Twenty-five patients with Raynaud's phenomenon, including 20 with associated diseases and five with primary Raynaud's disease, were evaluated with sequential determinations of digital temperature recovery time after cold exposure and magnification hand arteriography before and after cold exposure and before and after intra-arterial reserpine. A variety of immunologic screening tests were performed, and the clinical response to oral guanethidine or phenoxybenzamine was determined. Temperature recovery time was prolonged in all but two patients with Raynaud's phenomenon before treatment. Arteriography revealed luminal obstruction of variable degree in all but two patients with Raynaud's phenomenon but not in those with Raynaud's disease. Radiographic vasospasm was noted in all patients. Patients with Raynaud's symptoms had a markedly greater vasospastic response to cold exposure than did three control patients without Raynaud's symptoms. Arteriography 48 hours after intra-arterial reserpine repeat revealed decreased vasospasm and a decreased vasospastic response to cold in most patients. A variety of serum protein and serologic aberrations were detected, with only eight patients being free of immunologic abnormalities. Nineteen patients were treated with guanethidine alone, three with guanethidine-phenoxybenzamine combination, and one with phenoxybenzamine alone. Good or excellent clinical results were noted in 19 of the 23 patients treated, with an average follow-up to date of 12 months.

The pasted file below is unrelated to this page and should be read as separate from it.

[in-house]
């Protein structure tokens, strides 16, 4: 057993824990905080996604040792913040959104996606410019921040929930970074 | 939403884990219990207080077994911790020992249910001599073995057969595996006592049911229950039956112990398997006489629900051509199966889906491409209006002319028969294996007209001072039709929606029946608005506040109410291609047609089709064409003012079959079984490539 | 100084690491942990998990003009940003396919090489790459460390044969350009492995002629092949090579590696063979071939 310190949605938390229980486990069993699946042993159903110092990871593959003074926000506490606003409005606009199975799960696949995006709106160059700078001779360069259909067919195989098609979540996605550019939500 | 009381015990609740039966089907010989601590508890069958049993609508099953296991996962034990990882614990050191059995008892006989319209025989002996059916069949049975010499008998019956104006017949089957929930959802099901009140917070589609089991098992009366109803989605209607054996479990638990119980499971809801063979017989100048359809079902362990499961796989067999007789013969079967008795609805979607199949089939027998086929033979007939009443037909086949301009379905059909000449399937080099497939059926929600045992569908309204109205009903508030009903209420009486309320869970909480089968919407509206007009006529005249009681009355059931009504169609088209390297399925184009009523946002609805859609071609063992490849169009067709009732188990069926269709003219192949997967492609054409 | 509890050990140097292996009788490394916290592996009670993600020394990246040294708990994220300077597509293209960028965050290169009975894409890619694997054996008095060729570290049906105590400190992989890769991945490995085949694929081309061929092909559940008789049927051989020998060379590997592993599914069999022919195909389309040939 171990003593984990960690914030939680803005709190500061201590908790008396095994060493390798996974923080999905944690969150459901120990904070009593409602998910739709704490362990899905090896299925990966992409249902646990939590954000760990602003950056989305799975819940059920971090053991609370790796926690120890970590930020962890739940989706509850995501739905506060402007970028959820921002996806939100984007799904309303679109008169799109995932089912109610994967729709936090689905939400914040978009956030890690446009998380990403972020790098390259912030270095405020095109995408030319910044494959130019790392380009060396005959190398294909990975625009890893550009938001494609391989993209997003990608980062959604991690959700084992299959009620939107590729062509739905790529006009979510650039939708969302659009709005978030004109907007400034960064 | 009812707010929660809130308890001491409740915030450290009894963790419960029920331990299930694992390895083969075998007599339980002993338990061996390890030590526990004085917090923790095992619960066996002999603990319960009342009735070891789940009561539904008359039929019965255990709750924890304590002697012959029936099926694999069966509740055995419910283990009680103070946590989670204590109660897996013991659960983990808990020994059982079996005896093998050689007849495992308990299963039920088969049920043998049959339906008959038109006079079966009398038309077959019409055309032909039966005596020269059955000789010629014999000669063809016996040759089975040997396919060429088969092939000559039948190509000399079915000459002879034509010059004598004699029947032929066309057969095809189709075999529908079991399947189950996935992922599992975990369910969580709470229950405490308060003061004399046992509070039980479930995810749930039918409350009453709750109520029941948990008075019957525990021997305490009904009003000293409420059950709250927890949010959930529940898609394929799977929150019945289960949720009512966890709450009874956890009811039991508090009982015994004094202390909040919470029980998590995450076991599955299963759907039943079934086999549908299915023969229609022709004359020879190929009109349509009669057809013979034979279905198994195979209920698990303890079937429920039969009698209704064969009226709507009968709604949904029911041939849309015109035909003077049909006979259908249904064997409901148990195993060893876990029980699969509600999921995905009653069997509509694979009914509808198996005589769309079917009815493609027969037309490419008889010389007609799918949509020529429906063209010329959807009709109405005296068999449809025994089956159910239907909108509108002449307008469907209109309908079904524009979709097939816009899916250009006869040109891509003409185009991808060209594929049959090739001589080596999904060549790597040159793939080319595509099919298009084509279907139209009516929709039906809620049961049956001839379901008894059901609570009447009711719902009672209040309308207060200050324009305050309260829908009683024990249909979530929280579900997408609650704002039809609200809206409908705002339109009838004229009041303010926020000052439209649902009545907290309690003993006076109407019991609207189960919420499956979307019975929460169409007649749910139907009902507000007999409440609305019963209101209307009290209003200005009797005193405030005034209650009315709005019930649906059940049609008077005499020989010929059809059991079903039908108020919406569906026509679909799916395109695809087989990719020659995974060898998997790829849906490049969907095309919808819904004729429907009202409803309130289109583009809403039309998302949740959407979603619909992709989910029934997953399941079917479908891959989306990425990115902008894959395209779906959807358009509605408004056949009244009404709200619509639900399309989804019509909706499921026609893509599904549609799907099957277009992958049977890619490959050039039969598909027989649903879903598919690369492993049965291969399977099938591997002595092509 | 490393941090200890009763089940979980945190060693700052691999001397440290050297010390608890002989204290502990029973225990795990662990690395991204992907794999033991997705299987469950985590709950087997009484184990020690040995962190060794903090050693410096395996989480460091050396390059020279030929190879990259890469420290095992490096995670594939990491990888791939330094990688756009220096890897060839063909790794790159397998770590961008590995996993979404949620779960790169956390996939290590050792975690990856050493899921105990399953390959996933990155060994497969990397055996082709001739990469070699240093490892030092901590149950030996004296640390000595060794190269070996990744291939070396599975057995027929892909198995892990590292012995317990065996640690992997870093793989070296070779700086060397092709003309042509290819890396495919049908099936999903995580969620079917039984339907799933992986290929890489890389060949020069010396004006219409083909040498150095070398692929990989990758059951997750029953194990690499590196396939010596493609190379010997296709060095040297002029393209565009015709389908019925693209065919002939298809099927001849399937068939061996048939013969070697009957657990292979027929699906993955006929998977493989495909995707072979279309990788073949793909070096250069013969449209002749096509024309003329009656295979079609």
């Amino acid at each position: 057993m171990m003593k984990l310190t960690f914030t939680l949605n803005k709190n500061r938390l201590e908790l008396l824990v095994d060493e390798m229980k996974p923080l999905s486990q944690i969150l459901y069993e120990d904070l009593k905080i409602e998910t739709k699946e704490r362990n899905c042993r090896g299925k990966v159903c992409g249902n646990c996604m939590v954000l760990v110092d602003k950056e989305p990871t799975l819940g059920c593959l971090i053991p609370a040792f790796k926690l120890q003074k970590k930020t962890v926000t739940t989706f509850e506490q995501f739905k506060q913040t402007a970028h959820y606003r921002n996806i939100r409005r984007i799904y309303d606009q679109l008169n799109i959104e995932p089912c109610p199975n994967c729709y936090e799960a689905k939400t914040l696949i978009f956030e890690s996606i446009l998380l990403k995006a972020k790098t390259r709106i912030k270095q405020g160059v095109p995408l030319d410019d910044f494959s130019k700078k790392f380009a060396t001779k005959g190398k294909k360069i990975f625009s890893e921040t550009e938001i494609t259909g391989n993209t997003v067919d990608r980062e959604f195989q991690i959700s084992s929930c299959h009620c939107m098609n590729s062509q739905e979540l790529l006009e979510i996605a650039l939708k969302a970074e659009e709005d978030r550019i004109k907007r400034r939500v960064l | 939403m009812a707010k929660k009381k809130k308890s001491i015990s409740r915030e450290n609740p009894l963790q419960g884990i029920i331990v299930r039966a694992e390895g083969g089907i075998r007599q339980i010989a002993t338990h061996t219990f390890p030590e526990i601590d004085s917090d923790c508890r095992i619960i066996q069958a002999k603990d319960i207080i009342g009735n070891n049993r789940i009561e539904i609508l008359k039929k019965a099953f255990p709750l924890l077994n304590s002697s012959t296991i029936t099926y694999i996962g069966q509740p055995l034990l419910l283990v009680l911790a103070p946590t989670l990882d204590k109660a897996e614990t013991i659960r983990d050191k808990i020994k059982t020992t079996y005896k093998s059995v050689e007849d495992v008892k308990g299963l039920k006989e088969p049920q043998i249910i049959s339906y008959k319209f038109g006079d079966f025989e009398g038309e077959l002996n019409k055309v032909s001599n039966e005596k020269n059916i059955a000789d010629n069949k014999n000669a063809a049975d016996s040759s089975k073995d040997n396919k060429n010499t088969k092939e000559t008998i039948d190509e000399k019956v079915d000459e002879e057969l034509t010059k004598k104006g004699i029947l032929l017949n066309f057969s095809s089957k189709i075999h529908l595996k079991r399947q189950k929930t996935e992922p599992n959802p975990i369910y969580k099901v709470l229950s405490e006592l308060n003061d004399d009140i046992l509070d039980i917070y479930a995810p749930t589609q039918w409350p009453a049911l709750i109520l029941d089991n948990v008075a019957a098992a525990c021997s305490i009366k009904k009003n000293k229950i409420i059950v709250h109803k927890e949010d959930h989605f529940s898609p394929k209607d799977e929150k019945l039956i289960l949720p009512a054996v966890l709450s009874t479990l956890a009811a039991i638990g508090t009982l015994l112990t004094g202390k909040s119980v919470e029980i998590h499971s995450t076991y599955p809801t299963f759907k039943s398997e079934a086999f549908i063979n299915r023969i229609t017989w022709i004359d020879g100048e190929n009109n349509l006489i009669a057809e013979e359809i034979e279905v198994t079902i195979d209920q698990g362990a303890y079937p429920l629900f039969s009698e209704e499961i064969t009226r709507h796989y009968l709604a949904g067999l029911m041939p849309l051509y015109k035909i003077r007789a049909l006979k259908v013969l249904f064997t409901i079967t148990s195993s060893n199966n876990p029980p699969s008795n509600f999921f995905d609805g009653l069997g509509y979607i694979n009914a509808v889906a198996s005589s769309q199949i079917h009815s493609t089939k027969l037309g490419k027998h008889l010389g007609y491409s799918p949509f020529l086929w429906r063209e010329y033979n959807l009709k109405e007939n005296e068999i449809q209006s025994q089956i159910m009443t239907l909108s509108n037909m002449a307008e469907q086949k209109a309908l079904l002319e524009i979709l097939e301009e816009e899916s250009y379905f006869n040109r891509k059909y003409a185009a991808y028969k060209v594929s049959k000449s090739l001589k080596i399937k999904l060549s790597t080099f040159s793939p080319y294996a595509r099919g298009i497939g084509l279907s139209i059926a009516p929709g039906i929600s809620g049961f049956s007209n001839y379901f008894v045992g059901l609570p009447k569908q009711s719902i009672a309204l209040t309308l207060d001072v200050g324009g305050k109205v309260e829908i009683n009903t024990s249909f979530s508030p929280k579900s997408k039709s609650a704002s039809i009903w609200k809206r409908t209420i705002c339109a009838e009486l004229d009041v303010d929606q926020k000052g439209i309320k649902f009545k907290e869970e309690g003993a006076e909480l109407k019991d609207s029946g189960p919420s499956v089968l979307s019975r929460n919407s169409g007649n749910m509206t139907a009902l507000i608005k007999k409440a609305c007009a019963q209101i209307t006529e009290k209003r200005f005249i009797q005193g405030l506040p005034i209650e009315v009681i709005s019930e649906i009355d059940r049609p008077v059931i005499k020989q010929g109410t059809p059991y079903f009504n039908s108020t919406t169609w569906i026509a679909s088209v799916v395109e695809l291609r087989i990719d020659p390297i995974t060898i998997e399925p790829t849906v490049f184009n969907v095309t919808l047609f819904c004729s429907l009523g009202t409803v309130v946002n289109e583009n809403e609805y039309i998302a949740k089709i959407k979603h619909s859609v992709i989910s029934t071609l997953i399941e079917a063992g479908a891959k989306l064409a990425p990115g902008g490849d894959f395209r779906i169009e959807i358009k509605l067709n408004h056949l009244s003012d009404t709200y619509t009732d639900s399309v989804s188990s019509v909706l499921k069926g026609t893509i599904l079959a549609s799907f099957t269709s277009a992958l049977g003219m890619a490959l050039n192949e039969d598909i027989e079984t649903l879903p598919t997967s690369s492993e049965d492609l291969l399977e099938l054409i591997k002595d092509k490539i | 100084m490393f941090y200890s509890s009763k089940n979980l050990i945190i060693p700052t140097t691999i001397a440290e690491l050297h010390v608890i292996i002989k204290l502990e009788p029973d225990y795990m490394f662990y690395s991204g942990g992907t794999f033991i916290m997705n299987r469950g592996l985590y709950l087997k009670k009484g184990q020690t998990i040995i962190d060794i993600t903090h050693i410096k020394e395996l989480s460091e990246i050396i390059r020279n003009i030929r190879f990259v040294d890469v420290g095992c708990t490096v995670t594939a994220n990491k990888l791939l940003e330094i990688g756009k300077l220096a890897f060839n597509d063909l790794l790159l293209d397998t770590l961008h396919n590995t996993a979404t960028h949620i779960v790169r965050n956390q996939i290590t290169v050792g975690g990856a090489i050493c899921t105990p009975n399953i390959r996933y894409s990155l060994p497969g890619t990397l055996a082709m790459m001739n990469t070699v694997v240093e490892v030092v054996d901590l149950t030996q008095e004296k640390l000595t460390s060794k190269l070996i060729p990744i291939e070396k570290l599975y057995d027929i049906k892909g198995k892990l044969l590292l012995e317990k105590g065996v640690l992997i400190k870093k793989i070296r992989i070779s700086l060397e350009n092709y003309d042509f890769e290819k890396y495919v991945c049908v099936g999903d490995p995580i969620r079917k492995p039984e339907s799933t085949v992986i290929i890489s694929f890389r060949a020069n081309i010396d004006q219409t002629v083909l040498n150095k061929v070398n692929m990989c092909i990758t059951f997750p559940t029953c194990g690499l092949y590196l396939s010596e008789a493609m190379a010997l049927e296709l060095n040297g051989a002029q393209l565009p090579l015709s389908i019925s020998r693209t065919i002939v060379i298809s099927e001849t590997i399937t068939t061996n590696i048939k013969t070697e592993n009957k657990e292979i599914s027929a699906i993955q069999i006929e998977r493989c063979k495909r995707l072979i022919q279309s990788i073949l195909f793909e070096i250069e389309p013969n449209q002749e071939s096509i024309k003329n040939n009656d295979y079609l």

|Original language||English (US)|
|Number of pages||13|
|State||Published - Jan 1975|
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